A postcard from the SS Rotterdam: Reflection on the 2017 Cities Forum

Eddy Adams

By Eddy Adams, on December 4th, 2017

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Memory’s a funny thing. Sometimes, after moderating big events, I remember almost nothing of the detailed discussions. It’s as if the intensity of the exchange is so much that nothing sticks. Or maybe inside my head it has nothing to stick to! But, just back from moderating the 2017 EU Cities Forum in Rotterdam, my head’s stuffed full of content. What’s going on?

Two years ago in Brussels it was all very different. Back then, cities and other urban actors came together to discuss quite abstract existential questions. Do we need an urban agenda for the EU? What would an urban agenda for the EU look like? Who will do what? It all felt very philosophical and introspective. A bit fuzzy.

Fast forward to 2017 and it’s all more tangible. As Mayor Aboutaleb reminded us, it needs to be, given the pressing problems our cities face. But at least we have twelve Urban Agenda Partnerships up and running. Four of them are finalising action plans with another four in the pipeline. These partnerships are generating tangible ways to get better regulation, better funding and better knowledge sharing across the EU.

No one would say that this has been a smooth ride. Normunds Poppens, DG Regio Deputy Director, was right to point out that this it’s a disruptive and innovative process. We’re learning by doing. We’re also learning by talking and listening. The partnerships provide a space for the multi-level dialogue that needs to take place if we’re going to tackle the wicked issues our cities face.

But how do cities feel about this? Is the Urban Agenda giving them more a chance to shape and influence decisions? Our audience poll at the event suggested that although we’re moving in the right direction, there’s still work to do here. Cities may be at the table, but they need to feel that they are shaping the agenda more than they do now, as Anna-Lisa Boni from Eurocities pointed out.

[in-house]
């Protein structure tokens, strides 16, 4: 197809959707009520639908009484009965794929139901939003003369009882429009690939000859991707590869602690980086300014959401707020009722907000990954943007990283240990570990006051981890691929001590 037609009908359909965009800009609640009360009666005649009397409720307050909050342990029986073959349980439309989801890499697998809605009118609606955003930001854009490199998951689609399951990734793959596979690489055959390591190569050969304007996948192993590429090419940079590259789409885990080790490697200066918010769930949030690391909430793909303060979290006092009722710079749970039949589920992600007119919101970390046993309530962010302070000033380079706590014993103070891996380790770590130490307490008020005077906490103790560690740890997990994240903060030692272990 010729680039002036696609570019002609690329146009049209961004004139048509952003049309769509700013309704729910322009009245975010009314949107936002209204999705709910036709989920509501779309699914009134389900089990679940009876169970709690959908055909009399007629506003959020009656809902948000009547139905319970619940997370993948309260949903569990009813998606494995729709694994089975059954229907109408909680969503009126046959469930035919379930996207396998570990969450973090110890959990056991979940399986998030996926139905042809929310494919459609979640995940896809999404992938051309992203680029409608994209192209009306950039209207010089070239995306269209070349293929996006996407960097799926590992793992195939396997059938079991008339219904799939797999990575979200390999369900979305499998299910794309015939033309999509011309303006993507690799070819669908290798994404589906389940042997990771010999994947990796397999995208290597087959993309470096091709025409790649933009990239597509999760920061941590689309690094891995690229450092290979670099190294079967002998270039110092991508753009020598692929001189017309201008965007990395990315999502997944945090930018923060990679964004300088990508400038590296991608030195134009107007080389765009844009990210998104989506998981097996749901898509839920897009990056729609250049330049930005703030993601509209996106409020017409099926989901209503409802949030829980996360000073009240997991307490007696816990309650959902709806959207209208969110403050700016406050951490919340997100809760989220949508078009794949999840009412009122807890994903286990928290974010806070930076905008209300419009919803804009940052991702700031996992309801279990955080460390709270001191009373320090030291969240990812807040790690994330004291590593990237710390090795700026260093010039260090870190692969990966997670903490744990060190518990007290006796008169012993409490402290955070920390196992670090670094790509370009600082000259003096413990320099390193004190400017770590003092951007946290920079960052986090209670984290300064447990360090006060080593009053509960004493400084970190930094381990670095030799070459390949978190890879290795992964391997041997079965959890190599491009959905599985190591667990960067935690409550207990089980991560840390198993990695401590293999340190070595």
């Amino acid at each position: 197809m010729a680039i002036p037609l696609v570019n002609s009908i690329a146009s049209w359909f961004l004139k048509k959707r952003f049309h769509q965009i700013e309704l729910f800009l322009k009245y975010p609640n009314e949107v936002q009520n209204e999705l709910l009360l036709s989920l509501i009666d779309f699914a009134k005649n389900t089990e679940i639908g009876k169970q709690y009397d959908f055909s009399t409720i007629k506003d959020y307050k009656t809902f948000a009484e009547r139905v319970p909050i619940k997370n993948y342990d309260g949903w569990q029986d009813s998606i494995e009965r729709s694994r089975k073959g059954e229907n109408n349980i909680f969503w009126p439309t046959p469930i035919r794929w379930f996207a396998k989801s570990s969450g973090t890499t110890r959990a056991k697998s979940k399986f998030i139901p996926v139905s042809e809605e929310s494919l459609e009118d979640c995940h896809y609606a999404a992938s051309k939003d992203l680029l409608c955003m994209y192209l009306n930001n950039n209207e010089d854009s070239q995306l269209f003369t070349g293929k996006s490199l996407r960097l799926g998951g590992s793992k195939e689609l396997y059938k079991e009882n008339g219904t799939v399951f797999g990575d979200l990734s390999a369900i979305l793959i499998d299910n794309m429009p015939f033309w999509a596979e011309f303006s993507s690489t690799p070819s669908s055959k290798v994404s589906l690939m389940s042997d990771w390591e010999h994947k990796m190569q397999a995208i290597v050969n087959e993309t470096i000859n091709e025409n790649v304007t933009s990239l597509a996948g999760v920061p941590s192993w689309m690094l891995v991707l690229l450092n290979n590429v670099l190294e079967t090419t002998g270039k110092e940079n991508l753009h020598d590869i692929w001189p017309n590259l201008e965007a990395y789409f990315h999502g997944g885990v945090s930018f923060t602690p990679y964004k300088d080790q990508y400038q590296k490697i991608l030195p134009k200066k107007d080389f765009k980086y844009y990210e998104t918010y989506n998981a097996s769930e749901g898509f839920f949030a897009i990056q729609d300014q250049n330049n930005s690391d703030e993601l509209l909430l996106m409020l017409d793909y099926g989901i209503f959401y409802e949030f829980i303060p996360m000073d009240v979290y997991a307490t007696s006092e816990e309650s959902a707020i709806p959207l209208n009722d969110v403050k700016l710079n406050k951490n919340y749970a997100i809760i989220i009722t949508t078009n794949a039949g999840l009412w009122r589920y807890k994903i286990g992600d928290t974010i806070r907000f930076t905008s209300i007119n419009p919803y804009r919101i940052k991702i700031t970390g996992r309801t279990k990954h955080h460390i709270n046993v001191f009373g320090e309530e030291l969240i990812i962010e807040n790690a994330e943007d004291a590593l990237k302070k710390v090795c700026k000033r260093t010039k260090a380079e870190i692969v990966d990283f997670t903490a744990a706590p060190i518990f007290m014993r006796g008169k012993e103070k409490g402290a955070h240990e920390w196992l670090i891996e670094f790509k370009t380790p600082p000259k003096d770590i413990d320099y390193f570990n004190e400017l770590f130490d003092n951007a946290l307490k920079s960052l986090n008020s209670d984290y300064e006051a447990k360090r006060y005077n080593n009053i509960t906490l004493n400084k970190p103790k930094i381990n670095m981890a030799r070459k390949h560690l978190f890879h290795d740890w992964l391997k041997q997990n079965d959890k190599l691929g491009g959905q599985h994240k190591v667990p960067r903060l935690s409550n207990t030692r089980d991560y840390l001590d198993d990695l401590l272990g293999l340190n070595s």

Another big step in the right direction was around the global agenda. Compared to this year, the 2015 Cities Forum seemed like Europe talking to itself. In Rotterdam, we had the UN Habitat’s Agenda 2030 at the heart of our discussions. It was as if someone had opened a window on the world, confirming that cities increasingly face the same issues. The old unhelpful divisions between the ‘sustainable development’ and ‘urban development’ agendas have been blown away.


Clearly, the scope for international exchange and learning is enormous, rooted in the understanding that this is a two way street. Europe’s cities have as much to learn from say, cities in South America, as vice-versa. I’ve discovered this form my own work in Colombia, South Korea and India. The EU’s International Urban Cooperation is an innovative new platform to help broker this further.

There are many benefits of that wider global discussion. One is exposure to radical and challenging ideas. Anticipating future developments in Europe through a global perspective, Joan Clos from UN Habitat spoke about the need for municipal and community ownership of energy. Closer to home, Tanja Wehsely, Vienna counselor, argued for more long term strategic planning and higher levels of public investment. Several speakers referred to the need for a new paradigm in our cities.

Jose Manuel Calvo, Deputy mayor of Madrid, was one of them, and he underlined the work his city is doing to actively involve citizens in decision-making. Through mechanisms like participatory budgets – which feature prominently in URBACT’s recently nominated good practices– city governance is being rewired.


All of this comes back to values, principles and priorities. The recent Cohesion Policy report reminds us that although the 2008 Crisis is behind us, it continues to cast a long shadow. Public investment levels remain below those of 2008. Inequalities are widening. Youth unemployment levels remain stubbornly high in many parts of Europe. Growing numbers of citizens struggle to afford to live in our cities. We have big decisions ahead.

Can the UN Habitat 2030 Agenda help inform this? As ever, it is a matter of priorities. It was De Maistre who said that in democracies, people get the governments they deserve. Well, we might also say that citizens get the cities they deserve. If we have learned anything in recent years it is that nothing is inevitable. We can create and shape the cities we want in future. But first we must decide what our priorities are.


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